It kind of amazing to see how simple, yet effective, protective clothing like chainsaw trousers or chaps actually works. A chainsaw is built for cut wood with efficiency, unfortunately, it works pretty well in cutting human flesh and bones as well. Due to that, when working with a chainsaw you need protection. Chainsaw protective clothing (PPE) like trousers, pants or chaps is the solution.

Is working with chainsaws dangerous?

Unfortunately, yes, it is very dangerous. This is due to the cutting power of the saw chain on the chainsaw, with 50 or more sharp teeth
moving in a staggering +20 meters per second when on full throttle.
Because of this, as a chainsaw worker, you need two things at least: knowledge and protective clothing.

It’s all about clogging

You can see how chainsaw protectives work in the animated GIF below. Between the visible outer layer and the lining, this clothing has several layers of a special fabric consisting of millions of tiny, yet strong, threads. Their purpose is to clog up the saw chain and rim sprocket as fast as possible, causing the chain and motor to stop immediately.
An unintentional cut to the leg can be done in many ways. Because of that, there are several layers of this special fabric, ensuring that even the worst cut will never reach to the lining.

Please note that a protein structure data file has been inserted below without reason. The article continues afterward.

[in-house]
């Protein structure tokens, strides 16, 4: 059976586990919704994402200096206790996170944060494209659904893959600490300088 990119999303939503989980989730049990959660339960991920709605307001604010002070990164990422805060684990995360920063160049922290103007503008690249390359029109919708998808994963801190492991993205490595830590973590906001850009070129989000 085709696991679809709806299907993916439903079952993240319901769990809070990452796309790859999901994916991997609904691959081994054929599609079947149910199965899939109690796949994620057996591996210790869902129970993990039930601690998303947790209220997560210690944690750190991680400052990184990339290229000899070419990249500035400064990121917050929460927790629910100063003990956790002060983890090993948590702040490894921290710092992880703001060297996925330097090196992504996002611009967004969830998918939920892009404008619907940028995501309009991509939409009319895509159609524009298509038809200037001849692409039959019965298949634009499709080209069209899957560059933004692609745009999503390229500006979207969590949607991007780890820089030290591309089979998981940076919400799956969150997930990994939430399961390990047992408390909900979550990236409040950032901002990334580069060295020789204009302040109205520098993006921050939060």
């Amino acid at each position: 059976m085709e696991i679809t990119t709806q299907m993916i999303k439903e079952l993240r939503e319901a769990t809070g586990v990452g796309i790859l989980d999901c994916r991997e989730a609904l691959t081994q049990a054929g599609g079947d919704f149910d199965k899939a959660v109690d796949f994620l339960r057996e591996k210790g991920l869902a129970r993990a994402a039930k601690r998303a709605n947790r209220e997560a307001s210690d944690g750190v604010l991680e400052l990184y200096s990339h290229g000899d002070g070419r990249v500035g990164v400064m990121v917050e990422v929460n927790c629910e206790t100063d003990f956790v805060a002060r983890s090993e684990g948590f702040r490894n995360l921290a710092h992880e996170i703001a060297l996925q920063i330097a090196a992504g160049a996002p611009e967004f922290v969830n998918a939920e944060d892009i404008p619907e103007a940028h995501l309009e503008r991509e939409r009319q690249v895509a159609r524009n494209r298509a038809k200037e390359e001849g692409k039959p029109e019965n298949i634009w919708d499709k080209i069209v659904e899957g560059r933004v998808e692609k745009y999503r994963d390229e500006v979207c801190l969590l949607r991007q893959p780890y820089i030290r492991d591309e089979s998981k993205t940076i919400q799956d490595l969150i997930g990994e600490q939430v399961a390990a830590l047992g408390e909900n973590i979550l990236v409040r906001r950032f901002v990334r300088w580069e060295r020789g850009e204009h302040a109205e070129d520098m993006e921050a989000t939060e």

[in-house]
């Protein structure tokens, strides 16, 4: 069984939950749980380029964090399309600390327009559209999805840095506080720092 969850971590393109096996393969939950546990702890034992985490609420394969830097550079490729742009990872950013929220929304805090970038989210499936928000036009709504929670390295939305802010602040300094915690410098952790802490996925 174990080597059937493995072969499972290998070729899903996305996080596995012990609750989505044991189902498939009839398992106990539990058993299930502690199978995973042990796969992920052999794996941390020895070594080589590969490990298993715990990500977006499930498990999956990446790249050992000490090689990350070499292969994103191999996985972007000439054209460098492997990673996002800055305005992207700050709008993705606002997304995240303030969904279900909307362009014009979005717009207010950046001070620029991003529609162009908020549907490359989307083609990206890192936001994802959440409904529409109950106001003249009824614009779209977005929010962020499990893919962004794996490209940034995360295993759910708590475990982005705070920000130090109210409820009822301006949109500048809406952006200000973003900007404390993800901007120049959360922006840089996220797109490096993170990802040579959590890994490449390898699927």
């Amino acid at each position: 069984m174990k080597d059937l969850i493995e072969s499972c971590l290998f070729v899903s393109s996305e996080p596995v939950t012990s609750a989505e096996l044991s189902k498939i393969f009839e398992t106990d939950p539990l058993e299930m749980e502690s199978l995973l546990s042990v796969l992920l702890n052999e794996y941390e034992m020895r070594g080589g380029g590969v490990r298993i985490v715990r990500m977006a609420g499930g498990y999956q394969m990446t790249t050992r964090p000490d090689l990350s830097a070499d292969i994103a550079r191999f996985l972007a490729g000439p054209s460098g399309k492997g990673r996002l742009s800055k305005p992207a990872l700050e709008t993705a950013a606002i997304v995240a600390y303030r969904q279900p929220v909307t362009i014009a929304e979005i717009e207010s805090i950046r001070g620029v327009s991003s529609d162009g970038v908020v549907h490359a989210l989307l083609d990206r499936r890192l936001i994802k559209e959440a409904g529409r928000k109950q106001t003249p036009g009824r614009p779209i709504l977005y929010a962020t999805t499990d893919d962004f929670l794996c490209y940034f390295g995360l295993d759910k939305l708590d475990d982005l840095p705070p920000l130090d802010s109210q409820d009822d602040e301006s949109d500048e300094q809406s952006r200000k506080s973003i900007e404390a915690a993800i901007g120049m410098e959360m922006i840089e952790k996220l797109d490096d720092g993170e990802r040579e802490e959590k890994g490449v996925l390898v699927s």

How chainsaw protective clothing works animation

Trousers or Chaps?

Depending on where you work in the world there seem to be different traditions favoring chaps or trousers. North America seems to use chaps whereas Europe seems to have stronger tradition towards trousers.

Stronger, lighter, smarter

No one wouldn’t probably argue when saying trousers were a struggle to wear 10 years ago. They were heavy and you had an agility of a steel construction. Lot’s has happened though, and 2017 the chainsaw protective trousers weighs nearly as much as a pair of work jeans. They also have stretch material in strategic places, making you a veritable ninja in the forest.

We are planning to dig deeper into the subject of protective clothing and chainsaws later on. If you don’t want to miss out on this, feel free to become a member at Forestry.com and you will receive recurring newsletters with updates – Welcome!